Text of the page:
You sweep them away as with a flood; they are like a dream,
like grass that is renewed in the morning:
in the morning it flourishes and is renewed;
in the evening it fades and withers.

A human life - even the longest of human lives - is insignificantly brief. It’s like a watch in the night, a flood, a dream, or some grass that sprouts in the morning and dies at night. When I lived in North Bay one summer, they had these things called shadflies that would come out. They were everywhere. You couldn’t drive your car without turning your windshield wipers on. But these shadflies live for only one day. In parts of the world, they’re called one-day flies. The psalmist says that this is a picture of our lives. Our lives are brief. God is eternal, but we’re only here for a fleeting moment, and then we’re gone.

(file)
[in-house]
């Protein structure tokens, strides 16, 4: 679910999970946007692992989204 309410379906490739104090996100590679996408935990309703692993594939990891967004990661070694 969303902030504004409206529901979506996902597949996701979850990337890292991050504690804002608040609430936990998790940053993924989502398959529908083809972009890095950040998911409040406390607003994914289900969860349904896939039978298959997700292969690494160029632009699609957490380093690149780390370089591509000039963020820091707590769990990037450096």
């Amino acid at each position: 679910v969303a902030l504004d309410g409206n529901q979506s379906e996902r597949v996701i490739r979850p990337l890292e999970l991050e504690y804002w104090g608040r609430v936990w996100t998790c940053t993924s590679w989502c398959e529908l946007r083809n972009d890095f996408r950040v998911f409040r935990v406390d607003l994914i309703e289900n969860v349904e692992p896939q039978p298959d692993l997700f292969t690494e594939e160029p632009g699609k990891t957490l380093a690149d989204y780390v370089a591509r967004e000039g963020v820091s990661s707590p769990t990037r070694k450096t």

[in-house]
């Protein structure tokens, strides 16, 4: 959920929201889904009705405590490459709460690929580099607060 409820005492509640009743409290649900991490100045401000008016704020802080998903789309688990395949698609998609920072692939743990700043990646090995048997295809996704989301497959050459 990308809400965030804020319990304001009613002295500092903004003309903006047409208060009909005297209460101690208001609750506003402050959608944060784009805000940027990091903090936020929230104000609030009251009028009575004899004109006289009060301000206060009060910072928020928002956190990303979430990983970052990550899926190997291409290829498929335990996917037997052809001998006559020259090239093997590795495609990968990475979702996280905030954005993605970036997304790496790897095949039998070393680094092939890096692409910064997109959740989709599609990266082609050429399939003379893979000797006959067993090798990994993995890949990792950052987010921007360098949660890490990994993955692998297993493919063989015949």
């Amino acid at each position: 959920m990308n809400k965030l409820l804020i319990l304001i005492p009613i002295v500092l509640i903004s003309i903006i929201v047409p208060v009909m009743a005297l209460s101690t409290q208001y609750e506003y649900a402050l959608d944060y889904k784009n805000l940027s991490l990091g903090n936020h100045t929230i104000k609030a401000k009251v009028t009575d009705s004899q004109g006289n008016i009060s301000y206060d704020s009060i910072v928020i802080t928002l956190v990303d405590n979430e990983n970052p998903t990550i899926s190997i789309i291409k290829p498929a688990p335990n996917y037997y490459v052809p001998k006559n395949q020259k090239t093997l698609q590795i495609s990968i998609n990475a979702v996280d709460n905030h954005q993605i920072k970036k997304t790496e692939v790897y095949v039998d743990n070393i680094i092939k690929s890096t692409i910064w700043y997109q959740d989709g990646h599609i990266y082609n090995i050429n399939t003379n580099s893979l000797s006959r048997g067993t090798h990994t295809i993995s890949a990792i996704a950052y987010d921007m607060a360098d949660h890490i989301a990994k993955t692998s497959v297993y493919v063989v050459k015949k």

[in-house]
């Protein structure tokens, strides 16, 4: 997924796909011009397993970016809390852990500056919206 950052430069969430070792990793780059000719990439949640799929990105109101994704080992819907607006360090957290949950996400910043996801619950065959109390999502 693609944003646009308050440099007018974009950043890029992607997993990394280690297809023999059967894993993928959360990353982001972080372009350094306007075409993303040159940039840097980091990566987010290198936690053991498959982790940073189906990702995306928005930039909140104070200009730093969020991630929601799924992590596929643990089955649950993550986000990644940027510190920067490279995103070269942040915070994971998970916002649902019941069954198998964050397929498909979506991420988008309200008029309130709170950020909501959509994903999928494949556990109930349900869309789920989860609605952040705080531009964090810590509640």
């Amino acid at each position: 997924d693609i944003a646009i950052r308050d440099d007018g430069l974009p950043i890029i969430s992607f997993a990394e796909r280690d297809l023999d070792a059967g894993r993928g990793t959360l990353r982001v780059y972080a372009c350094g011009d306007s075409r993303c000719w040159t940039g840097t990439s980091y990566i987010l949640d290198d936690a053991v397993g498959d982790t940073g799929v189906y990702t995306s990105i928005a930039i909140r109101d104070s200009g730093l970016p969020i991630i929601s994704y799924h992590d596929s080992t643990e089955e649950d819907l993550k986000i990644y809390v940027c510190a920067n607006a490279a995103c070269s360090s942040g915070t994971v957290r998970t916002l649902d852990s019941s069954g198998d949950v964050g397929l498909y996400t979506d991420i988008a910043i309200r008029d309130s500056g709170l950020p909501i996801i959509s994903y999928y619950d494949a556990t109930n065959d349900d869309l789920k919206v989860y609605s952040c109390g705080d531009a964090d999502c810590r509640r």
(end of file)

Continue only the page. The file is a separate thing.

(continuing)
Not only that, but Moses says that our lives are hard as well. Read verses 7 to 11. The point that Moses makes is that our lives are hard, and they’re hard for a reason. Why? Because of God’s anger. Remember why so many were dying in the wilderness. They had rebelled against God after the spies had returned from Canaan, saying that they could not enter. God said, “I, the LORD, have spoken, surely this I will do to all this evil congregation who are gathered together against Me. In this wilderness they shall be destroyed, and there they will die” (Numbers 14:35). They were living and dying in tents in the wilderness as the consequence of sin. We’re not living in tents and dying in the wilderness, but life is still unbearably hard. We are still dealing with the results of human sin, and the mess it has made in this world. We are still dealing with God’s righteous anger against human rebellion, high treason against his reign.